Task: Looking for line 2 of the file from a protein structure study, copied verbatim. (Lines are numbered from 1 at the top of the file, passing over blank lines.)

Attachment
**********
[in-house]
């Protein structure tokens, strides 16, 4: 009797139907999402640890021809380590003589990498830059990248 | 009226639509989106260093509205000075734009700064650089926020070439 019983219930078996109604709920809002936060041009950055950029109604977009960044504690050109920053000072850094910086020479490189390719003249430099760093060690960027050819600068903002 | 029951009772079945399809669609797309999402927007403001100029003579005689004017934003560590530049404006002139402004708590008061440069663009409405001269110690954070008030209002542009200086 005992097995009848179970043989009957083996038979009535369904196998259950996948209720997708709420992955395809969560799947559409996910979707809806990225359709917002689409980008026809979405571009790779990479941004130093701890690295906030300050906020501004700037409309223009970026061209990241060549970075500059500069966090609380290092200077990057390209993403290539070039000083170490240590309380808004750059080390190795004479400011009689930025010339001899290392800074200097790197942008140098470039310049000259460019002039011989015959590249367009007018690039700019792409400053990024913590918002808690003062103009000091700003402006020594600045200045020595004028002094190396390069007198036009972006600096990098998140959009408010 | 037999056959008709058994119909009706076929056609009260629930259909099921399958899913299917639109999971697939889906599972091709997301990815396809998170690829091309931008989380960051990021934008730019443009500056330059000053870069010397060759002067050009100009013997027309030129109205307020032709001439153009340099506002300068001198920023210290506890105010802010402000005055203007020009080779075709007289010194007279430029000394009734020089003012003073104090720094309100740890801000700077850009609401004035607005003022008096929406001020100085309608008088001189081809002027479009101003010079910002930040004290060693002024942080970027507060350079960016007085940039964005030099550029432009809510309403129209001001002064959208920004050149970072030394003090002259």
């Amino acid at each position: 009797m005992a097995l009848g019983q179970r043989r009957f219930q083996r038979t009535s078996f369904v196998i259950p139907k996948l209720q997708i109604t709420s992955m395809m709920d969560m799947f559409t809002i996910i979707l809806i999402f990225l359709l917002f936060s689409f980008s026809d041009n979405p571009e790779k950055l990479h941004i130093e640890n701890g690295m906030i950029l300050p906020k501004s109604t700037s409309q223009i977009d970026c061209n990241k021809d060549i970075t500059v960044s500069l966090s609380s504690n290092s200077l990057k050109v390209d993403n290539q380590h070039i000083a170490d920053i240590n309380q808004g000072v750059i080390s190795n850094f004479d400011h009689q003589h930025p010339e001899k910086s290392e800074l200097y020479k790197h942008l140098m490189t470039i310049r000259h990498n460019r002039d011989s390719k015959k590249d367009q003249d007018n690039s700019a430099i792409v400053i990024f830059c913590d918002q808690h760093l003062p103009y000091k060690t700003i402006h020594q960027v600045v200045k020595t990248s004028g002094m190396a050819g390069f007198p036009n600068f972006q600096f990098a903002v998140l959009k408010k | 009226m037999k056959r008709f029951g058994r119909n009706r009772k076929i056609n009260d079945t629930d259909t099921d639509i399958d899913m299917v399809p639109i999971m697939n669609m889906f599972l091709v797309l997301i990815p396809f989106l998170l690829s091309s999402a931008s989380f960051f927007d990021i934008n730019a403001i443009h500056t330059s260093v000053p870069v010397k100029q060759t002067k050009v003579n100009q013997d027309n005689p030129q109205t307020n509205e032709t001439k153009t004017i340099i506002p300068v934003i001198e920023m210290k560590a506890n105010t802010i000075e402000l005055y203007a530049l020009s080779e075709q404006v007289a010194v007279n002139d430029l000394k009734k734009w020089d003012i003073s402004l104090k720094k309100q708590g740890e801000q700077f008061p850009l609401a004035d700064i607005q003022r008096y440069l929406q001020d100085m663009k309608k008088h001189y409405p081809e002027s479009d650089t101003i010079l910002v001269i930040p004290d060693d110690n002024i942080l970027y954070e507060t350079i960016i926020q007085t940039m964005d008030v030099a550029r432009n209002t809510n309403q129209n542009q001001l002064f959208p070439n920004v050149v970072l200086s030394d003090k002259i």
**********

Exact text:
């Protein structure tokens, strides 16, 4: 009797139907999402640890021809380590003589990498830059990248 | 009226639509989106260093509205000075734009700064650089926020070439 019983219930078996109604709920809002936060041009950055950029109604977009960044504690050109920053000072850094910086020479490189390719003249430099760093060690960027050819600068903002 | 029951009772079945399809669609797309999402927007403001100029003579005689004017934003560590530049404006002139402004708590008061440069663009409405001269110690954070008030209002542009200086 005992097995009848179970043989009957083996038979009535369904196998259950996948209720997708709420992955395809969560799947559409996910979707809806990225359709917002689409980008026809979405571009790779990479941004130093701890690295906030300050906020501004700037409309223009970026061209990241060549970075500059500069966090609380290092200077990057390209993403290539070039000083170490240590309380808004750059080390190795004479400011009689930025010339001899290392800074200097790197942008140098470039310049000259460019002039011989015959590249367009007018690039700019792409400053990024913590918002808690003062103009000091700003402006020594600045200045020595004028002094190396390069007198036009972006600096990098998140959009408010 | 037999056959008709058994119909009706076929056609009260629930259909099921399958899913299917639109999971697939889906599972091709997301990815396809998170690829091309931008989380960051990021934008730019443009500056330059000053870069010397060759002067050009100009013997027309030129109205307020032709001439153009340099506002300068001198920023210290506890105010802010402000005055203007020009080779075709007289010194007279430029000394009734020089003012003073104090720094309100740890801000700077850009609401004035607005003022008096929406001020100085309608008088001189081809002027479009101003010079910002930040004290060693002024942080970027507060350079960016007085940039964005030099550029432009809510309403129209001001002064959208920004050149970072030394003090002259």